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Down the Rabbit Hole
Paul Kiritsis, PsyD candidate, DPhil., MA (Psychology), MA (History)


Esoteric Symbol Eight: Mercury or Quicksilver

Paul Kiritsis - Monday, December 05, 2011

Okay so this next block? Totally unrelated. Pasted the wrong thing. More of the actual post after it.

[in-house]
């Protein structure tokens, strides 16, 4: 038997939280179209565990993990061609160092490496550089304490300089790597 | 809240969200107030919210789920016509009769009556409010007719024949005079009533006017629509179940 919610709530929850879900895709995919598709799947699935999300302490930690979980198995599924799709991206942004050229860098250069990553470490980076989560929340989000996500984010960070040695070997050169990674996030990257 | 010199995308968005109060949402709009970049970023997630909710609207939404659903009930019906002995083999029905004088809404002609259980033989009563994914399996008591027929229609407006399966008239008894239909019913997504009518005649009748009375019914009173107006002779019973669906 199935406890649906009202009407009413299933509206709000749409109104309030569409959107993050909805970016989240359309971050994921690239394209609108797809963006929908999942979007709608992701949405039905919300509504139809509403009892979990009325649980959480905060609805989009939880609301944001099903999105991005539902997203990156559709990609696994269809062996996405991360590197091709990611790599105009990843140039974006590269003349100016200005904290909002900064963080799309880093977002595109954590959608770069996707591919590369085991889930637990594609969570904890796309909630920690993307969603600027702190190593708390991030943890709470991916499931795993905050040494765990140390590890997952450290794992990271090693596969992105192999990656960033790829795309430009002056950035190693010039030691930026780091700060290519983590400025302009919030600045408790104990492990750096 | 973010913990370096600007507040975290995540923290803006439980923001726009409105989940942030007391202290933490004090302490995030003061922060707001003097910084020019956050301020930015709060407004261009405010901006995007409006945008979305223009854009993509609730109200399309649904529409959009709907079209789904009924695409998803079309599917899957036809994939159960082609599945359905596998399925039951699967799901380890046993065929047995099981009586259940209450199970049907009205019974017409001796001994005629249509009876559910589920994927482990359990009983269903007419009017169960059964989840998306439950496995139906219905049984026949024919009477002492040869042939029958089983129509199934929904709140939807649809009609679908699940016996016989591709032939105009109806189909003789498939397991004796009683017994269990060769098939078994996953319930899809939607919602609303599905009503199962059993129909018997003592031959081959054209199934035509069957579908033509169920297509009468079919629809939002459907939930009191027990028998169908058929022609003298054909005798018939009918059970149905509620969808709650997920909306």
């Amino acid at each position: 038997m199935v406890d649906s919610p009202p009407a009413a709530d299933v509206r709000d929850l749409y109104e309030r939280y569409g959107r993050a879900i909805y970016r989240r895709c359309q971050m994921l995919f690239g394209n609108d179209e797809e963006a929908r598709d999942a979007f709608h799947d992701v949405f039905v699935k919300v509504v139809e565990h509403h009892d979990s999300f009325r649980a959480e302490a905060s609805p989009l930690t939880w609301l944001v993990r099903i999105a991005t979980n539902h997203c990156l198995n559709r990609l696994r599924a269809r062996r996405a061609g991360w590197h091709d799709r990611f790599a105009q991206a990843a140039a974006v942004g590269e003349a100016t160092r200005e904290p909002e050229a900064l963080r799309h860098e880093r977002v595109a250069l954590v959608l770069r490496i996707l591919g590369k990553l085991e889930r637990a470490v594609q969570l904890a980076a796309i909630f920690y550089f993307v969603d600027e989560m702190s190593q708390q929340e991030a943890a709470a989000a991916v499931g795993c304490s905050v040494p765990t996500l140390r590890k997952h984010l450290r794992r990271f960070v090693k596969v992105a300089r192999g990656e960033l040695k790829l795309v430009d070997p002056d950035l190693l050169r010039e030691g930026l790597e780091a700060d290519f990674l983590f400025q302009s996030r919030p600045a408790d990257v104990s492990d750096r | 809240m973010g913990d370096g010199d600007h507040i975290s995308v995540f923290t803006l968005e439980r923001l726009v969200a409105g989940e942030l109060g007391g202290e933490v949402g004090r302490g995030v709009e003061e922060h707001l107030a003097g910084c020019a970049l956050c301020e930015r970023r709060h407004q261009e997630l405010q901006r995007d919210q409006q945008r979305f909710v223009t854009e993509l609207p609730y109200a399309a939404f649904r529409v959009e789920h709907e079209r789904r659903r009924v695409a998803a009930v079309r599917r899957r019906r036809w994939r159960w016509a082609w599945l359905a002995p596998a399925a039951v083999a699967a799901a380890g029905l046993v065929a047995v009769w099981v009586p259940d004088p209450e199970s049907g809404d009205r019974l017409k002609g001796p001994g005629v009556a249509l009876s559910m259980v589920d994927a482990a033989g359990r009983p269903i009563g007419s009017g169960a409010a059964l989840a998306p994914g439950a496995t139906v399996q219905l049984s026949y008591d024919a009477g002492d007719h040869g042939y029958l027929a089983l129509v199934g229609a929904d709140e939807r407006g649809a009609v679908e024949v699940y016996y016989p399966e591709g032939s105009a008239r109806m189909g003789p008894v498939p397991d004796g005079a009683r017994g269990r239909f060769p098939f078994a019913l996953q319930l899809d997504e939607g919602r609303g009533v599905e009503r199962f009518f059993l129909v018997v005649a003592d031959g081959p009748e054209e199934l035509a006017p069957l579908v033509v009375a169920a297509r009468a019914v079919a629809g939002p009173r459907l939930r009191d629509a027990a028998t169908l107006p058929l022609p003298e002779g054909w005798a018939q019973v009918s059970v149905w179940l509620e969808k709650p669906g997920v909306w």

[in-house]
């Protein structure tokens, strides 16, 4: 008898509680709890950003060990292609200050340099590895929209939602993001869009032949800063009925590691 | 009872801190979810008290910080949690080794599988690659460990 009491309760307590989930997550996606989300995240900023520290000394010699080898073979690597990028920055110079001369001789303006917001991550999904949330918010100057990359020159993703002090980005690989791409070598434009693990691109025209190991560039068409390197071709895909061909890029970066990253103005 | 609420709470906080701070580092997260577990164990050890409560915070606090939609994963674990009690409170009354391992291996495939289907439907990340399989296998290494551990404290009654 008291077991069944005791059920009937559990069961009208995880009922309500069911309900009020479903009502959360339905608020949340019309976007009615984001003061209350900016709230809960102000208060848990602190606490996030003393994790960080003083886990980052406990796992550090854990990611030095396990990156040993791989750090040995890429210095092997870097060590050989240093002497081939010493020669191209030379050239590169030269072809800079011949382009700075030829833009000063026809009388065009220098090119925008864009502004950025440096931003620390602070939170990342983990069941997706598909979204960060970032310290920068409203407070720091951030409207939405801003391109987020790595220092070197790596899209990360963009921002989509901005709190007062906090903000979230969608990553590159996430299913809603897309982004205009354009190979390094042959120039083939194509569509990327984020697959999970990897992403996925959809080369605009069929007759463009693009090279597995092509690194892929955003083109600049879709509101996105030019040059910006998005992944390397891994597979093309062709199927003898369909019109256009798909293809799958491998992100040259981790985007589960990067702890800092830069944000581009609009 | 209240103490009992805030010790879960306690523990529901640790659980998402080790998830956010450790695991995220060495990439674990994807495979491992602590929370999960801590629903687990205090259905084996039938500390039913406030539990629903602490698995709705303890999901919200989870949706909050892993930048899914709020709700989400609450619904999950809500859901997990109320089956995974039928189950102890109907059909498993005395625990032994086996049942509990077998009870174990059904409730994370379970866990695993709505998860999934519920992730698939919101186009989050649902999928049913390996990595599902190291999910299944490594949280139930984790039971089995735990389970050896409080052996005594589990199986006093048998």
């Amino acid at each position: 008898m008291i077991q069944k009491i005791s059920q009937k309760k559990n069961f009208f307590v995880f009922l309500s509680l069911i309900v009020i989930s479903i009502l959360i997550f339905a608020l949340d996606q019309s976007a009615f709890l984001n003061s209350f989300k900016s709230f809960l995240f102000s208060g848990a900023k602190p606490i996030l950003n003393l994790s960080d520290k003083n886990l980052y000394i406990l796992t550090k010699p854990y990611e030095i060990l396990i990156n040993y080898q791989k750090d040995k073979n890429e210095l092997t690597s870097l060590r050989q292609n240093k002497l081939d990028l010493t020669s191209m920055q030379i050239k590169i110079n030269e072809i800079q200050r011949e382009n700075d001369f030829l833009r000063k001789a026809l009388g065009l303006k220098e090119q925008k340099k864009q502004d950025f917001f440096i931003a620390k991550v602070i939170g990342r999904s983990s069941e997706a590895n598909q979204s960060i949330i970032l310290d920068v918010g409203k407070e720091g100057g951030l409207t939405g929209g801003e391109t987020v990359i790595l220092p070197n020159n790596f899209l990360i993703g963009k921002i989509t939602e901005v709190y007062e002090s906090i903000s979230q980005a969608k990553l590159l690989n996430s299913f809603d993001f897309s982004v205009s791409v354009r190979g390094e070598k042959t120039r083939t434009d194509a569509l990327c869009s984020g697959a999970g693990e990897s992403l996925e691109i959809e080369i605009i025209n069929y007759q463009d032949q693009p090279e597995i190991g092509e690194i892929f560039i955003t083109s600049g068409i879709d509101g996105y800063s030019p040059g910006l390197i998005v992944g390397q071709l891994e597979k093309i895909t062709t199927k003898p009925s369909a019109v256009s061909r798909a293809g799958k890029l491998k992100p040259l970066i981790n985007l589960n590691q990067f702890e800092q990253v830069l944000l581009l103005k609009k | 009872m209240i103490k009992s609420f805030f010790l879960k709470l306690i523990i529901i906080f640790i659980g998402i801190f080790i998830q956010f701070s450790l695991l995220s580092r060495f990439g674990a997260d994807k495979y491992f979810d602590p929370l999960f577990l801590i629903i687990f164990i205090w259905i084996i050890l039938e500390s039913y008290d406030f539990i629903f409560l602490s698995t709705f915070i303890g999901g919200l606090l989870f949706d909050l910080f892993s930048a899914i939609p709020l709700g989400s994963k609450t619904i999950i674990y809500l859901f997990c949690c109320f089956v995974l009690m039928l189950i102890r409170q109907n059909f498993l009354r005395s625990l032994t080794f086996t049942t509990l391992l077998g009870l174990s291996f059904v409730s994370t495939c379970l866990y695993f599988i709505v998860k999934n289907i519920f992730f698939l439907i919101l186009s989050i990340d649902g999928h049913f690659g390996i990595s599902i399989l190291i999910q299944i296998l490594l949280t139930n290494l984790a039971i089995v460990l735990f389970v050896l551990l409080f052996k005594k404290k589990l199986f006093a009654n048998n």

In contradistinction to the other four planetary forces and their metals which symbolise unique ruptures in the prima materia or first substance, the volatile and elusive mercurial power is a synonym for the entire cosmological process of becoming–in other words the coming-to-be of pure forms, of intellect or incarnated light from the receptive and creative mirror of the prima materia. Just look at corporeal mercury, a mysterious menstrual-like metal whose being and behaviour defy all logic. It is highly volatile and transformative, mobile and elusive in character, encompassing magical powers of amalgamation, separation and purification. Baffling to most is how mercury retains its indigenous state of repose as a liquid without losing density. This is truly a mystery! Together with the element of water, the metal in question can exist in three distinct states–as a liquid at room temperature, as a solid when the latter drops below 38.8 degrees Celsius, and as a gas when it exceeds 356.73 degrees Celsius. These unique chemical properties no doubt motivated esotericists to conclude that its ethereal counterpart was an explicit expression of the prima materia as the androgynous autogenerator of gold and all other metals. Just as corporeal mercury could liberate pure gold from its quartz matrix, so too does ethereal mercury extract the vital breath or sulphurous fire of spiritual gold from the cosmic sea of life. This conviction, primordial in age, was held by a vast majority of alchemists. In fact it was the primum agens of their lifelong plight.